Notes and Queries.We have determined to open this Department in our Papers, where brief comments, notes or queries, concerning men or events, may find a receptacle. We invite contributions from any who may have a question to ask, a brief note, or a pertinent comment, concerning any person or event in Colonial, Revolutionary, Civil, or Confederate History. We do not, of course, promise that we shall be able to answer all queries, or endorse or refute all notes that may be presented; but we will at least give others a chance at them, and will endeavor to make this Department one of interest and historic value.
“did Grant return Lee's sword at Appomattox Court-House?” Poetry, Art, and Romance have combined to paint the “historic scene” of Lee tendering, and Grant magnanimously declining to receive, his sword at Appomattox Court-house; but nothing of the kind occurred. We published in 1875 (in Reminiscences, anecdotes, and letters of General R. E. Lee) General Lee's own account of the surrender, in which he said, with emphasis, that as he had determined from the beginning of negotiations that officers should retain their side-arms, he did not violate the terms by tendering General Grant his own sword. This, of course, settled the question, for the world long since learned to receive implicitly the lightest word of R. E. Lee. But it has also been recently set at rest by the following correspondence which explains itself:
General Grant replied as follows on the bottom of the same sheet of paper:
We should be glad of an answer, by some one who can give the information, to the following courteous letter:
The failure of General Hooker to cut Jackson's column when moving to his rear at Chancellorsville has been much discussed. The following letter will throw some light on an interesting episode of that great movement:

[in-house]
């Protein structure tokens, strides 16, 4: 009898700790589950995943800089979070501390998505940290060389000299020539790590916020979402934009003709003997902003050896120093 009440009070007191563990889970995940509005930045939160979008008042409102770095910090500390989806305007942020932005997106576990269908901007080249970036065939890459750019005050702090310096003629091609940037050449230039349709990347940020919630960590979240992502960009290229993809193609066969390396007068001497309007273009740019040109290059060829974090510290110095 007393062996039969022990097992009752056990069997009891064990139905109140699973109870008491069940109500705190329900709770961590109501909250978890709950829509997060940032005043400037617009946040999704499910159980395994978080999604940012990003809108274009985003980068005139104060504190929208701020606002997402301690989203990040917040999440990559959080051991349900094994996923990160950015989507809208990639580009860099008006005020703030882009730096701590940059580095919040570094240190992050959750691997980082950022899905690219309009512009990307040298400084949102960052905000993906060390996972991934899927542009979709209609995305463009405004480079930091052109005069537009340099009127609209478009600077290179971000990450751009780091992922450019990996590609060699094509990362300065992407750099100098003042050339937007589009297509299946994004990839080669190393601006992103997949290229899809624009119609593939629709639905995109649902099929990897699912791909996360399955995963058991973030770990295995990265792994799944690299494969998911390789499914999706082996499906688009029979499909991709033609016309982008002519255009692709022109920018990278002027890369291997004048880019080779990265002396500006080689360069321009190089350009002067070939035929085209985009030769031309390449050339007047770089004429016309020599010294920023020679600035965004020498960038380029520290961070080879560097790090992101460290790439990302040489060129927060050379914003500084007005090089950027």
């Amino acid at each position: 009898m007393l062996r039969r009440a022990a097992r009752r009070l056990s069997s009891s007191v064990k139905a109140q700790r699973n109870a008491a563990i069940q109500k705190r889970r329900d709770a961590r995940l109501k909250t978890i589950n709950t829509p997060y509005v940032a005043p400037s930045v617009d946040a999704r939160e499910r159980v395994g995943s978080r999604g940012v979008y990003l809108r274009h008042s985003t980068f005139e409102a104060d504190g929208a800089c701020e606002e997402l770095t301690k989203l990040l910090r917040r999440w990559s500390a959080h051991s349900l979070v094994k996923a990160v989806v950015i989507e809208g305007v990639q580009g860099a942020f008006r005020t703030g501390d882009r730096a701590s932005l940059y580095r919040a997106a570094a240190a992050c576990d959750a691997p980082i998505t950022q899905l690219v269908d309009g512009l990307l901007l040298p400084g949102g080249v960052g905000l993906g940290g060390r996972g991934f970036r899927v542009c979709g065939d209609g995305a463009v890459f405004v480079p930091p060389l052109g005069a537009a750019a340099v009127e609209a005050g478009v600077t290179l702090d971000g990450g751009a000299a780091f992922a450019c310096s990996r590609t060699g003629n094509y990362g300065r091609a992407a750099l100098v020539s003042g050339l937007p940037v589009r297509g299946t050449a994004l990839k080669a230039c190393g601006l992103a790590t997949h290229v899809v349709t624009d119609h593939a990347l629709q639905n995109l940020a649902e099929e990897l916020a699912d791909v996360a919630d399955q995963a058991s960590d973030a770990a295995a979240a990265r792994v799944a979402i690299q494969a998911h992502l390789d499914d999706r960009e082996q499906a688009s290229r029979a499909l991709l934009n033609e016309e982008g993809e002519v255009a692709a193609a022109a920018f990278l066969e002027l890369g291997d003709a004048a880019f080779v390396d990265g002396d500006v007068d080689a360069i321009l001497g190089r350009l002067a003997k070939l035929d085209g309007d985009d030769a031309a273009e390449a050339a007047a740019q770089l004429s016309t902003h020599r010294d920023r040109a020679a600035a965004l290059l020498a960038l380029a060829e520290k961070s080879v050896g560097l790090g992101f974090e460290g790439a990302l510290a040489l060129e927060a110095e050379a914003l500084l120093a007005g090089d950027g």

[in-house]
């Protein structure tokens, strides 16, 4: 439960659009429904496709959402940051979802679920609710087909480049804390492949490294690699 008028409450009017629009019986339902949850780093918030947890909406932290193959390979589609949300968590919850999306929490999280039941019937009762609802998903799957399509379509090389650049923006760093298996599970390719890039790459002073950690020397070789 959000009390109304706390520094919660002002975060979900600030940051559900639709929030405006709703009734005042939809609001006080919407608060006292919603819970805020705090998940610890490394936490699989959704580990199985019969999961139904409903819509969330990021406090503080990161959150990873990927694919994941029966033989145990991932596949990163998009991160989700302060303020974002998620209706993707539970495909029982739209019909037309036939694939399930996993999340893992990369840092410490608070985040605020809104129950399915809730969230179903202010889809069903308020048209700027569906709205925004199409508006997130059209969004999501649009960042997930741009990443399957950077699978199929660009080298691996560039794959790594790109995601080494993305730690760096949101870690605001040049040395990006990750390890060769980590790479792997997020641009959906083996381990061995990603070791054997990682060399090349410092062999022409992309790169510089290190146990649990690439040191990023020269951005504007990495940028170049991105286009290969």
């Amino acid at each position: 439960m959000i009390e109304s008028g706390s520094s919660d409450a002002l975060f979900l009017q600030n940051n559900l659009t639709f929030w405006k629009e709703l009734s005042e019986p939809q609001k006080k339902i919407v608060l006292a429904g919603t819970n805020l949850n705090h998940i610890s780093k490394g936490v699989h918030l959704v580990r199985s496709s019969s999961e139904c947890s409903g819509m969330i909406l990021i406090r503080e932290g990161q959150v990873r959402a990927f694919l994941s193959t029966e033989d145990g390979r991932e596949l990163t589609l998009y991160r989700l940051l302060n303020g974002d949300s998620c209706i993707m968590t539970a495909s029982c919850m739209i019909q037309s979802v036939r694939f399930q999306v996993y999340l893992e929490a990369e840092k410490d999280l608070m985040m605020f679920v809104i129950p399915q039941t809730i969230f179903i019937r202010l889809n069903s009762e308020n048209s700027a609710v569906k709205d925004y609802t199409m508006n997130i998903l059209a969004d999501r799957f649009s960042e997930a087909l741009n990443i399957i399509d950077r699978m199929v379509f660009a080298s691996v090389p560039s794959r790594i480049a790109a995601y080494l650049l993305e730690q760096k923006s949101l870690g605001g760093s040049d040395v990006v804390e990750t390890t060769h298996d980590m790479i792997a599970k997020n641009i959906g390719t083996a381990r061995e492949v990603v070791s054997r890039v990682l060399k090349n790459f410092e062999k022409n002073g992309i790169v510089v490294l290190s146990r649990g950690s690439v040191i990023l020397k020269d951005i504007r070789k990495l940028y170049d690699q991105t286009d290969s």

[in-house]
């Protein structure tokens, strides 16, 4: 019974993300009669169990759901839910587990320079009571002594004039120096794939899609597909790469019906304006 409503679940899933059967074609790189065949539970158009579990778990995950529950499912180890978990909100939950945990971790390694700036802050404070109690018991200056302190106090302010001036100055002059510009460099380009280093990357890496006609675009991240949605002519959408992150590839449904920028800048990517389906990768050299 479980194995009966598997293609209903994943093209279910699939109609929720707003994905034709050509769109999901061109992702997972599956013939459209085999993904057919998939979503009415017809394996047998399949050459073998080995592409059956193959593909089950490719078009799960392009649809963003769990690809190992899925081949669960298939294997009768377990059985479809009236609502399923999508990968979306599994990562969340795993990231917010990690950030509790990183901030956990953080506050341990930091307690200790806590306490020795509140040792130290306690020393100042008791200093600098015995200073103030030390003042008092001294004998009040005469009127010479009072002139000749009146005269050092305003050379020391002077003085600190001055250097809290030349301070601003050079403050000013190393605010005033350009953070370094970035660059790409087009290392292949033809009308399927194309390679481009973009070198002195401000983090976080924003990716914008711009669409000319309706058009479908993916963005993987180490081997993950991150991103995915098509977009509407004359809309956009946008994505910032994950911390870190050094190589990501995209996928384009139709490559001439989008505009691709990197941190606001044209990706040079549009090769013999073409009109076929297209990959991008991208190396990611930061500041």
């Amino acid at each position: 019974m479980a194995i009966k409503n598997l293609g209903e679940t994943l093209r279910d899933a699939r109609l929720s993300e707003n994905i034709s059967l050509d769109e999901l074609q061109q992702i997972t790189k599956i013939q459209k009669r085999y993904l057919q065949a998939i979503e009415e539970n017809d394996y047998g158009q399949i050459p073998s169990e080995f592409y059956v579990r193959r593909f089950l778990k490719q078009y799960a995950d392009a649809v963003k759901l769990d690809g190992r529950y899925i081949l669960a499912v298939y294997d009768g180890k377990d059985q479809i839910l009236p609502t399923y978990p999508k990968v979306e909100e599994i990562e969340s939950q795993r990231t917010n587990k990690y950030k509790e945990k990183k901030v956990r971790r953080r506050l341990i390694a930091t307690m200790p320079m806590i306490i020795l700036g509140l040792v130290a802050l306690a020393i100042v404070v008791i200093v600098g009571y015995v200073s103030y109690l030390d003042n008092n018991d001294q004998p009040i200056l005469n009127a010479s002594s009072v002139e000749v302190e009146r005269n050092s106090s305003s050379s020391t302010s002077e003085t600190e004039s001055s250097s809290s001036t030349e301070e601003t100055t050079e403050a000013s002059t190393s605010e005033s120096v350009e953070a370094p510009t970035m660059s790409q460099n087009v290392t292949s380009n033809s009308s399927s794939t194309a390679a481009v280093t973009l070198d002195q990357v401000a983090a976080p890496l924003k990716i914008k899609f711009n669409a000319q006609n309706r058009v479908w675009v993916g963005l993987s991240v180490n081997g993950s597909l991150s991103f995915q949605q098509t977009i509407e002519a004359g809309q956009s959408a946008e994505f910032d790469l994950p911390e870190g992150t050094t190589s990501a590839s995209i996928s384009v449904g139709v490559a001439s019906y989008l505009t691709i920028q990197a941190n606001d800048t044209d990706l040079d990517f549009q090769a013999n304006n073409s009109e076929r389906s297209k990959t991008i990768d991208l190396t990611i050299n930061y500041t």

We clip the following from a private letter from a gallant Colonel who served in the Federal army, and has written a valuable history of his regiment:
I take great pleasure in reading The Southern Historical Society Papers, and consider them invaluable. They show conclusively the great disparity of numbers, and the bravery and great sacrifices which the Southerners made in battling for their principles and for what they honestly consider were their rights. And I take a just pride, as an American citizen, a descendant on both sides of my parentage, of English stock, who came to this country about 1640, that the Southern army, composed almost entirely of Americans, were able, under the ablest American chieftains, to defeat so often the overwhelming hosts of the North, which were composed largely of foreigners to our soil; in fact, the majority were mercenaries whom large bounties induced to  enlist, while the stay-at-home patriots whose money bought them, body and boots, to go off and get killed instead of their own precious selves, said, let the war go on. The men that went from principle, as a rule, and who would fight, were those volunteers who sprang to arms at the first, without thought of pay or bounty. What was $11 per month to the men such as the Zouaves were composed of, many of whom left splendid positions? One of its captains was a retired merchant, worth at least $300,000. After a time we had every reason to be disgusted, to see how our army was used by the constant interference of vulgar politicians, and the wise men and advisers in Washington — the busybodies, who were always handicapping McClellan, and thwarting his plans, because he was a Democrat. Pardon me for this long letter.